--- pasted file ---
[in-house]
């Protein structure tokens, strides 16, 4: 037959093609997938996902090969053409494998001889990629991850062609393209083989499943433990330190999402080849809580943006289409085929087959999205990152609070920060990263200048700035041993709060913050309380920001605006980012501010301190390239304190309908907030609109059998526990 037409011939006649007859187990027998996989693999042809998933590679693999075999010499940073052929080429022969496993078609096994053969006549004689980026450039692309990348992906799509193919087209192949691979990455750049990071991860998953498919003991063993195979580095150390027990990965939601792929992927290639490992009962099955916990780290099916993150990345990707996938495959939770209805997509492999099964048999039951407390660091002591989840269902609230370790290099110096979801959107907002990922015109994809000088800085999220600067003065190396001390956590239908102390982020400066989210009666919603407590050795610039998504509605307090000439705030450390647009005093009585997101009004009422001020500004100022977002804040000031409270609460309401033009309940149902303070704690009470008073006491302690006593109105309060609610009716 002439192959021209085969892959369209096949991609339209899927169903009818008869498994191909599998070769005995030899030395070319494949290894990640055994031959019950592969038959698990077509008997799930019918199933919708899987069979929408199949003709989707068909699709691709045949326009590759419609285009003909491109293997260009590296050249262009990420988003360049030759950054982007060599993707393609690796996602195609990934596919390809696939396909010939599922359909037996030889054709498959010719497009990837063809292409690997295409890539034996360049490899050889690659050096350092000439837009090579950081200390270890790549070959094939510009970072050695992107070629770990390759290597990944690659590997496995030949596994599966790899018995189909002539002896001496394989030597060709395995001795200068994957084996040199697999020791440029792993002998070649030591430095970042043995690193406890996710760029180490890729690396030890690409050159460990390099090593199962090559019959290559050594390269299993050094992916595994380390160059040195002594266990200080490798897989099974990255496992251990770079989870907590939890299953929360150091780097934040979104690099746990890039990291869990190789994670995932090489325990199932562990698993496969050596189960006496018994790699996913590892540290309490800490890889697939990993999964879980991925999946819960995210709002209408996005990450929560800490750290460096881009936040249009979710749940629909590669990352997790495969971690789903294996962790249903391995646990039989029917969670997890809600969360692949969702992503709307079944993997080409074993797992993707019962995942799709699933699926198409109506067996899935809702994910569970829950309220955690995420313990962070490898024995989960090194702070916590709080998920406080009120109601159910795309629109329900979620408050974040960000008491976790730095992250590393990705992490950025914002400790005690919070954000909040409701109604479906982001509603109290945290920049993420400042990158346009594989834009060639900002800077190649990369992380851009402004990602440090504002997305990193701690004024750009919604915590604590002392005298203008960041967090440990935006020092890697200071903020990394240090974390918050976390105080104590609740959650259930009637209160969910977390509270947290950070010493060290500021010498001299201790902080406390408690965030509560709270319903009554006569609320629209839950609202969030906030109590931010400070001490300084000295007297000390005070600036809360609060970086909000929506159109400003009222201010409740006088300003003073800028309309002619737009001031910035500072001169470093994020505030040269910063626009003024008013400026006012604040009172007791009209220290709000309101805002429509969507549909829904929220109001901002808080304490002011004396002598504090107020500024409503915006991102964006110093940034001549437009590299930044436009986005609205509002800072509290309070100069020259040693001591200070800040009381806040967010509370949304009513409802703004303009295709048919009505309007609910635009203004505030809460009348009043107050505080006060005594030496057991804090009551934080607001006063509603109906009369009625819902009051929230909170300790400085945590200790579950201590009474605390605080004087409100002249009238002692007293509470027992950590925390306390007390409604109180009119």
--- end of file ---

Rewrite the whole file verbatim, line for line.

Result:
[in-house]
């Protein structure tokens, strides 16, 4: 037959093609997938996902090969053409494998001889990629991850062609393209083989499943433990330190999402080849809580943006289409085929087959999205990152609070920060990263200048700035041993709060913050309380920001605006980012501010301190390239304190309908907030609109059998526990 037409011939006649007859187990027998996989693999042809998933590679693999075999010499940073052929080429022969496993078609096994053969006549004689980026450039692309990348992906799509193919087209192949691979990455750049990071991860998953498919003991063993195979580095150390027990990965939601792929992927290639490992009962099955916990780290099916993150990345990707996938495959939770209805997509492999099964048999039951407390660091002591989840269902609230370790290099110096979801959107907002990922015109994809000088800085999220600067003065190396001390956590239908102390982020400066989210009666919603407590050795610039998504509605307090000439705030450390647009005093009585997101009004009422001020500004100022977002804040000031409270609460309401033009309940149902303070704690009470008073006491302690006593109105309060609610009716 002439192959021209085969892959369209096949991609339209899927169903009818008869498994191909599998070769005995030899030395070319494949290894990640055994031959019950592969038959698990077509008997799930019918199933919708899987069979929408199949003709989707068909699709691709045949326009590759419609285009003909491109293997260009590296050249262009990420988003360049030759950054982007060599993707393609690796996602195609990934596919390809696939396909010939599922359909037996030889054709498959010719497009990837063809292409690997295409890539034996360049490899050889690659050096350092000439837009090579950081200390270890790549070959094939510009970072050695992107070629770990390759290597990944690659590997496995030949596994599966790899018995189909002539002896001496394989030597060709395995001795200068994957084996040199697999020791440029792993002998070649030591430095970042043995690193406890996710760029180490890729690396030890690409050159460990390099090593199962090559019959290559050594390269299993050094992916595994380390160059040195002594266990200080490798897989099974990255496992251990770079989870907590939890299953929360150091780097934040979104690099746990890039990291869990190789994670995932090489325990199932562990698993496969050596189960006496018994790699996913590892540290309490800490890889697939990993999964879980991925999946819960995210709002209408996005990450929560800490750290460096881009936040249009979710749940629909590669990352997790495969971690789903294996962790249903391995646990039989029917969670997890809600969360692949969702992503709307079944993997080409074993797992993707019962995942799709699933699926198409109506067996899935809702994910569970829950309220955690995420313990962070490898024995989960090194702070916590709080998920406080009120109601159910795309629109329900979620408050974040960000008491976790730095992250590393990705992490950025914002400790005690919070954000909040409701109604479906982001509603109290945290920049993420400042990158346009594989834009060639900002800077190649990369992380851009402004990602440090504002997305990193701690004024750009919604915590604590002392005298203008960041967090440990935006020092890697200071903020990394240090974390918050976390105080104590609740959650259930009637209160969910977390509270947290950070010493060290500021010498001299201790902080406390408690965030509560709270319903009554006569609320629209839950609202969030906030109590931010400070001490300084000295007297000390005070600036809360609060970086909000929506159109400003009222201010409740006088300003003073800028309309002619737009001031910035500072001169470093994020505030040269910063626009003024008013400026006012604040009172007791009209220290709000309101805002429509969507549909829904929220109001901002808080304490002011004396002598504090107020500024409503915006991102964006110093940034001549437009590299930044436009986005609205509002800072509290309070100069020259040693001591200070800040009381806040967010509370949304009513409802703004303009295709048919009505309007609910635009203004505030809460009348009043107050505080006060005594030496057991804090009551934080607001006063509603109906009369009625819902009051929230909170300790400085945590200790579950201590009474605390605080004087409100002249009238002692007293509470027992950590925390306390007390409604109180009119």